Why Are Artists’ First Projects Usually The Best?

Artists always seem to put out their best stuff first. Their first album/mixtape/EP seems to hit listeners and attract them more than some of their newer stuff. Why is that?

Rappers, bands, singers all go through huge creative changes through their careers. The 20-year old Kanye West isn’t the same Kanye West we see now. Why was The College Dropout better than Yeezus? Why did Jay-Z’s Magna Carta Holy Grail seem to be wayyy below his debut album Reasonable Doubt? Is it fan perception? Or did the artist lose connection with fans after fame?

It’s a little bit of both, with other factors poured in as well. People, as listeners, want something new from our favorite artists, but with a familiar sound. Let’s look at Kanye West for a second. The College Dropout was an album for the regular people. The song “All Falls Down” was the song that took aim at the privileged while telling a story of high school type love. The song “Spaceship” gave people hope that they could, just like Kanye in his song, quit their graveyard shift and fuck their his bosses, which leads to a fantasy spaceship flying them away from problems. Up and down, The College Dropout spoke to the regular people, and that’s what is missing with some of his more recent albums.

Look, I’m a huge fan of The Life of Pablo, but to say it is to the extent of greatness that his debut album is at is just blasphemous. The Life of Pablo is Kanye’s ode to his success and his challenges since those successes, but it lacks the type of connectivity he gave a decade ago. I can’t connect with paying my cousin $200,000 to get my laptop back, or wifing up Kim Kardashian and becoming “the new Jacksons”. TLOP is great, but not great in the way The College Dropout was. But that’s not his fault.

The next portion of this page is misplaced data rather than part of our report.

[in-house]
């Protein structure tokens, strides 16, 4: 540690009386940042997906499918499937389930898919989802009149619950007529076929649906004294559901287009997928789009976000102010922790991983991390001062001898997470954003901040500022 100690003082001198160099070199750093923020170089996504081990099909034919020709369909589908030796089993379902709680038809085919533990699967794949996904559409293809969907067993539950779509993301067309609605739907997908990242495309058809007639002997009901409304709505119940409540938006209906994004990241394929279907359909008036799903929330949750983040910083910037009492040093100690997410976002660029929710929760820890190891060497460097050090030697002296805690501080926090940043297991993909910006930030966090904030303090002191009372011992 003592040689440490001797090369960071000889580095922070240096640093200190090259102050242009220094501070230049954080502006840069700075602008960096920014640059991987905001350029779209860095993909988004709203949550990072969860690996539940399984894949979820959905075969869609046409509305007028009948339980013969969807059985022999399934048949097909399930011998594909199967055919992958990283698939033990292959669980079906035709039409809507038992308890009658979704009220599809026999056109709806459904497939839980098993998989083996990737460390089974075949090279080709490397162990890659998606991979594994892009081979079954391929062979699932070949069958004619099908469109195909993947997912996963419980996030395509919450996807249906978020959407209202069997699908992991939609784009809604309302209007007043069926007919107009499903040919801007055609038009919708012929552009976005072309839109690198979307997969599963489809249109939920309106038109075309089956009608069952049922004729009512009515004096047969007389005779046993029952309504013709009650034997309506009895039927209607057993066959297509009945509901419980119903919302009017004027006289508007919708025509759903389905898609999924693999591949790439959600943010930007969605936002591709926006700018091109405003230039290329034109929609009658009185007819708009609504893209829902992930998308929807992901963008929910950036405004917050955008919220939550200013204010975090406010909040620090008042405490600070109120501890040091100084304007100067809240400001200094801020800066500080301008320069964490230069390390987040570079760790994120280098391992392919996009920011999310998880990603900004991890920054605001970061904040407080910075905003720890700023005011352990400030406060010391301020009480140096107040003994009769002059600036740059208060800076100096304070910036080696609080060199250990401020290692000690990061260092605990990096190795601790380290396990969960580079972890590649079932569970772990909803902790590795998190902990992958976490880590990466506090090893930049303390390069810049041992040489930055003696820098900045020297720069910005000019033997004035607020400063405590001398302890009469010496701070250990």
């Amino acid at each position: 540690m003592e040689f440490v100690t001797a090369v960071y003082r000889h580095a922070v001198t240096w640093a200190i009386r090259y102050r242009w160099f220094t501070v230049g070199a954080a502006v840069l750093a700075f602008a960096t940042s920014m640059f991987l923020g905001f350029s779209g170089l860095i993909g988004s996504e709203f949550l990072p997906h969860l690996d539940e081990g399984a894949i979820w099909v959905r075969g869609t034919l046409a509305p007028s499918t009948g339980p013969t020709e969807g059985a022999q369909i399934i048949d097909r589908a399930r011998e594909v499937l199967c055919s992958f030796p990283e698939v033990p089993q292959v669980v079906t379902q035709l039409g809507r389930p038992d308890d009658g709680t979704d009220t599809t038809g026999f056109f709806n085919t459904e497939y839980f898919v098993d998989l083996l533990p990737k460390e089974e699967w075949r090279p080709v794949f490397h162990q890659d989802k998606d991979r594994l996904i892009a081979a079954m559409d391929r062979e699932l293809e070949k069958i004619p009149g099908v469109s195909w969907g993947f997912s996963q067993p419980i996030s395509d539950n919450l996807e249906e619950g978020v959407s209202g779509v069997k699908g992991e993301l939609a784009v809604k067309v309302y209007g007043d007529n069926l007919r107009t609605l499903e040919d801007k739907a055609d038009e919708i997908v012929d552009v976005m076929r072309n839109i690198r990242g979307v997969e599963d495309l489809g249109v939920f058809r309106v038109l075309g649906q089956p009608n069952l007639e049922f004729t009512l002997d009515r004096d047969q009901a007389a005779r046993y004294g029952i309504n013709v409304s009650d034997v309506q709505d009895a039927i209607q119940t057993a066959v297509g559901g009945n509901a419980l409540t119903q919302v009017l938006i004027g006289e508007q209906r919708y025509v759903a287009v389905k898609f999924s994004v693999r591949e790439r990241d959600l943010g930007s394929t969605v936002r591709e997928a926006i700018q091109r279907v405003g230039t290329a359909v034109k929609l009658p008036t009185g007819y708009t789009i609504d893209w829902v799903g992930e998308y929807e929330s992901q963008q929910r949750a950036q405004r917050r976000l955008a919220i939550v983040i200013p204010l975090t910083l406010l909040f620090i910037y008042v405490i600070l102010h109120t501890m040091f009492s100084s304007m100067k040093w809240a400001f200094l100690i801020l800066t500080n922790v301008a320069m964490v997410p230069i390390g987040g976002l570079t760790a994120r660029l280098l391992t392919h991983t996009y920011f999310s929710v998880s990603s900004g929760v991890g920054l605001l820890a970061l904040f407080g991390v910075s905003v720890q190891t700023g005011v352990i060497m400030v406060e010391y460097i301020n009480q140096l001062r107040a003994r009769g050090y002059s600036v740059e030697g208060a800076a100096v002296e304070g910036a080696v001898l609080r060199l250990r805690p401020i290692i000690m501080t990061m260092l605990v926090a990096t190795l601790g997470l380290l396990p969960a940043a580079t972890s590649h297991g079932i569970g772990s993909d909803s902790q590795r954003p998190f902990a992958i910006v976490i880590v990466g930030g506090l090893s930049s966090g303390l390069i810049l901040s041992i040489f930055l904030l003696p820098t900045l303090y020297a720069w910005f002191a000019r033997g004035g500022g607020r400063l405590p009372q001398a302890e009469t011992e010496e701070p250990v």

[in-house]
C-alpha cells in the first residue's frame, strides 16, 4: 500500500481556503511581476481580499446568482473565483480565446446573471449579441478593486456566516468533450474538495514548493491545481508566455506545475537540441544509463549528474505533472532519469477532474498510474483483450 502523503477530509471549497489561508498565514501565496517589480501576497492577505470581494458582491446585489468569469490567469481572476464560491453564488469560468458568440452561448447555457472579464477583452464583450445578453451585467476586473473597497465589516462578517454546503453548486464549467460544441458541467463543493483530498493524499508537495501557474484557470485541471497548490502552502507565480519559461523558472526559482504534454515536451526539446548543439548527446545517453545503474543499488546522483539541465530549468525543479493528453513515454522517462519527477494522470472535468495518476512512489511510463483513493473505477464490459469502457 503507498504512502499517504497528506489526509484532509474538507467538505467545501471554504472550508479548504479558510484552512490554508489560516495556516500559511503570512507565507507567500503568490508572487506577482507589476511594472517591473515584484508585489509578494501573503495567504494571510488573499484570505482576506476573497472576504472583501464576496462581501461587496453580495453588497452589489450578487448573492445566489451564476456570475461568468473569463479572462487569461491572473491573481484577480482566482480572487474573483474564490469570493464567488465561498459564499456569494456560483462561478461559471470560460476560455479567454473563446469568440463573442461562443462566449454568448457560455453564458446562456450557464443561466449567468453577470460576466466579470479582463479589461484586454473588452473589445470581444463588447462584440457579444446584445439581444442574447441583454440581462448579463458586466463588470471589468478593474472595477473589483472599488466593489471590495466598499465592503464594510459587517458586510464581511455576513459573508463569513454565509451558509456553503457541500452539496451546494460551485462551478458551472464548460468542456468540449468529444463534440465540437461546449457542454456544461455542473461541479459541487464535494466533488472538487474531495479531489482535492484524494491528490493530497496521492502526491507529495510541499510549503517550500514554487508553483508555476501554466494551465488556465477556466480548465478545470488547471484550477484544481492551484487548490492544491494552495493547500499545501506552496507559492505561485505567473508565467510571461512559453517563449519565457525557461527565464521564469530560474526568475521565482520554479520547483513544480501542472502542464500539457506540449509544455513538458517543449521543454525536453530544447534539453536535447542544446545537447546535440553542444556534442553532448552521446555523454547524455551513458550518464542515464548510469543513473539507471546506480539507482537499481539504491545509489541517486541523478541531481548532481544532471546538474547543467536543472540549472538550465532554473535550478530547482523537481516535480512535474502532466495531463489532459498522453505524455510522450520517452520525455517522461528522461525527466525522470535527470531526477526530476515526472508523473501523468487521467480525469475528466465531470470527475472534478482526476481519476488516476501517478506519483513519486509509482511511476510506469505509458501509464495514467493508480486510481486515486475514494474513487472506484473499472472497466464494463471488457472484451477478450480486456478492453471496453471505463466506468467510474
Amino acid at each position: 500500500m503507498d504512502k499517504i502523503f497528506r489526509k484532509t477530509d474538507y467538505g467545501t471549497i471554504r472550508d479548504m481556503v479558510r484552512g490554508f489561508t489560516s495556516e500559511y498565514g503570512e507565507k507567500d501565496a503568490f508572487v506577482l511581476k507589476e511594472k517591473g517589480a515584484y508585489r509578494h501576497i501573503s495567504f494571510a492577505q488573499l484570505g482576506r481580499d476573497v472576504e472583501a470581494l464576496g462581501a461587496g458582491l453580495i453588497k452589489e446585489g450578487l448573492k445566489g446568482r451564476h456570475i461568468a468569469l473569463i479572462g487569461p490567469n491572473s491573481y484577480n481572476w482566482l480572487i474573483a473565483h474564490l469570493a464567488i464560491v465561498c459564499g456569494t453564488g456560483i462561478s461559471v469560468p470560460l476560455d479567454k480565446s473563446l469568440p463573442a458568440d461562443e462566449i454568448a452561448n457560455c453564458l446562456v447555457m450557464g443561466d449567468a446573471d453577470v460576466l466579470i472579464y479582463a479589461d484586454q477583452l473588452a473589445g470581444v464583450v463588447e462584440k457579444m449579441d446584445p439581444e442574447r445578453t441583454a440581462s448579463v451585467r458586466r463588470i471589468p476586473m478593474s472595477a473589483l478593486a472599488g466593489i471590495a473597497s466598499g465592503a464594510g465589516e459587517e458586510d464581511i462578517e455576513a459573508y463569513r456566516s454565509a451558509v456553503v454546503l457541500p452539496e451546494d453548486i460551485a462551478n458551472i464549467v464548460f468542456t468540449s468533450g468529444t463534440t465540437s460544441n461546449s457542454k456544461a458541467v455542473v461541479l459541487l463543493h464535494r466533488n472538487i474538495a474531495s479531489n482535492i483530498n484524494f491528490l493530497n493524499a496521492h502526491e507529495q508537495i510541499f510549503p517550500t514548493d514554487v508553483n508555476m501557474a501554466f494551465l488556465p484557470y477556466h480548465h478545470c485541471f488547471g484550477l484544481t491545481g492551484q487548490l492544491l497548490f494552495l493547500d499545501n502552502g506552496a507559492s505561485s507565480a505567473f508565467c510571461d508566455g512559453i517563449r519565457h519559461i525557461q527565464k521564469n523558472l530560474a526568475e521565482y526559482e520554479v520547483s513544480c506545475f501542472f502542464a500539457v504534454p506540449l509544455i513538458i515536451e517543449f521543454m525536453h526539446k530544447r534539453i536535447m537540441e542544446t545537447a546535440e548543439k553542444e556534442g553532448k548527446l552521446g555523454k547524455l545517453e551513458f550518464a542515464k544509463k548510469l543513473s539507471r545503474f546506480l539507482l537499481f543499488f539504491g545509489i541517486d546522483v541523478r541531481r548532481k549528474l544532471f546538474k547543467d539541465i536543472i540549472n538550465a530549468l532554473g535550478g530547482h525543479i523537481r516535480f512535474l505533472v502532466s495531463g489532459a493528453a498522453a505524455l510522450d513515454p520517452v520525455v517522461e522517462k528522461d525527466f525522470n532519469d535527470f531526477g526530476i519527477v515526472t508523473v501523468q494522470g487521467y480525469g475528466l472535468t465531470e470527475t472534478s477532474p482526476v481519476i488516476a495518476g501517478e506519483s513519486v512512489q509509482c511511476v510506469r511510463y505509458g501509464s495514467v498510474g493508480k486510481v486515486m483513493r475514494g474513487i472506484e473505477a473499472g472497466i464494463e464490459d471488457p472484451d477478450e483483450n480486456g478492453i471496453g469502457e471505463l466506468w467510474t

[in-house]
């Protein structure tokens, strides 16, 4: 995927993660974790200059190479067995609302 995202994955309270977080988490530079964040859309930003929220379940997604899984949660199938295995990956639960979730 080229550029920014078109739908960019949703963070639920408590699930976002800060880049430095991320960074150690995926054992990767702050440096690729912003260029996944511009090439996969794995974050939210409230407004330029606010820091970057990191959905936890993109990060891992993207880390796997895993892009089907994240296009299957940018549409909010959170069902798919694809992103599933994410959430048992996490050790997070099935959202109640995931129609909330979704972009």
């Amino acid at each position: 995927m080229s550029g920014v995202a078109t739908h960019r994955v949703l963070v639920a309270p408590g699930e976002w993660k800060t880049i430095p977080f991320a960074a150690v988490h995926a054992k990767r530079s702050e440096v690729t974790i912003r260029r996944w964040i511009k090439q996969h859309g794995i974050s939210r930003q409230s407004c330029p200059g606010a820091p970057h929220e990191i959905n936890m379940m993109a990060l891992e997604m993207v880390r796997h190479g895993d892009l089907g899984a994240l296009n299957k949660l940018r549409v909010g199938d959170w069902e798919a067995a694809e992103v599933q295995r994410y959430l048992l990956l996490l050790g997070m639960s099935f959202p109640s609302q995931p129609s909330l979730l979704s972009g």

The fact is, people change. That includes artists. Why would Kanye rap about the struggle when he beat the struggle? It’s impossible for artists, especially those who have spent decades in the industry, to recreate the magic of their early projects. We yearn for it, and that’s why we tend to critique their newer albums more unsympathetically. Us fans want what our favorite old artists can’t give us, which is why we look for a new and younger version of them.

The creativeness as artists could change as well. With new sounds influencing music, some artists try to adapt and change with the new generation of music. If they don’t, they’ll become stagnant. We listen to 50 Cent as a throwback artist. His newest music has fallen flat because he tried to bring back his old style with an early 2000s beat. It’s not a bad idea, but it has failed more often than not. So even when the artists give us old sounding stuff, we want new as well. Artists must balance bringing in the old style with adapting to new sound. As for changing styles from album to album, artist Kid Cudi comes to mind. His classic debut album Man On The Moon: The End of Day was much better received than his more recent indie album Speedin’ Bullet 2 Heaven. Cudi’s style changed drastically and his fanbase didn’t hesitate to let him know.

In all, it is unfair to expect these artists to bring back the ‘old’ stuff in new ways. Mostly because us listeners will never feel the same sentiment or have the same connection with the new albums that we had with the old.

Artists will continue to make great albums, but none that remind us of the old.

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